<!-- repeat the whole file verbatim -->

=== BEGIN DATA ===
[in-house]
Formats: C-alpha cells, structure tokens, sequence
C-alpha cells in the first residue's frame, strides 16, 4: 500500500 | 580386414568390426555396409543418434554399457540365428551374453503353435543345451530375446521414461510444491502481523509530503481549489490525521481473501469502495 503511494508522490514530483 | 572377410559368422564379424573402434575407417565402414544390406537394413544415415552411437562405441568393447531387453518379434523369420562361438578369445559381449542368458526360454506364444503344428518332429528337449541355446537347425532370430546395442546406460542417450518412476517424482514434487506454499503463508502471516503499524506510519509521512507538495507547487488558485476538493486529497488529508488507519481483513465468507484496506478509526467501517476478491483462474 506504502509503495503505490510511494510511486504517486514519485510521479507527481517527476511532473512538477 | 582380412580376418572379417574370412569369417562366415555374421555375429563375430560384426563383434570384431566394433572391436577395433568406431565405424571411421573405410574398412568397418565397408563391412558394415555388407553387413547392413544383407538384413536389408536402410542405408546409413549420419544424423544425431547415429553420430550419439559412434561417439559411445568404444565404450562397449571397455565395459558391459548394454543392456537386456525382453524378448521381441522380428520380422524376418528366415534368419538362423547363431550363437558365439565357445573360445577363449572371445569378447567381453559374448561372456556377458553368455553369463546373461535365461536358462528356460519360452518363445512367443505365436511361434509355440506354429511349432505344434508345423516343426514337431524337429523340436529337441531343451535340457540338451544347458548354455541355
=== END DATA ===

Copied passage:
[in-house]
Formats: C-alpha cells, structure tokens, sequence
C-alpha cells in the first residue's frame, strides 16, 4: 500500500 | 580386414568390426555396409543418434554399457540365428551374453503353435543345451530375446521414461510444491502481523509530503481549489490525521481473501469502495 503511494508522490514530483 | 572377410559368422564379424573402434575407417565402414544390406537394413544415415552411437562405441568393447531387453518379434523369420562361438578369445559381449542368458526360454506364444503344428518332429528337449541355446537347425532370430546395442546406460542417450518412476517424482514434487506454499503463508502471516503499524506510519509521512507538495507547487488558485476538493486529497488529508488507519481483513465468507484496506478509526467501517476478491483462474 506504502509503495503505490510511494510511486504517486514519485510521479507527481517527476511532473512538477 | 582380412580376418572379417574370412569369417562366415555374421555375429563375430560384426563383434570384431566394433572391436577395433568406431565405424571411421573405410574398412568397418565397408563391412558394415555388407553387413547392413544383407538384413536389408536402410542405408546409413549420419544424423544425431547415429553420430550419439559412434561417439559411445568404444565404450562397449571397455565395459558391459548394454543392456537386456525382453524378448521381441522380428520380422524376418528366415534368419538362423547363431550363437558365439565357445573360445577363449572371445569378447567381453559374448561372456556377458553368455553369463546373461535365461536358462528356460519360452518363445512367443505365436511361434509355440506354429511349432505344434508345423516343426514337431524337429523340436529337441531343451535340457540338451544347458548354455541355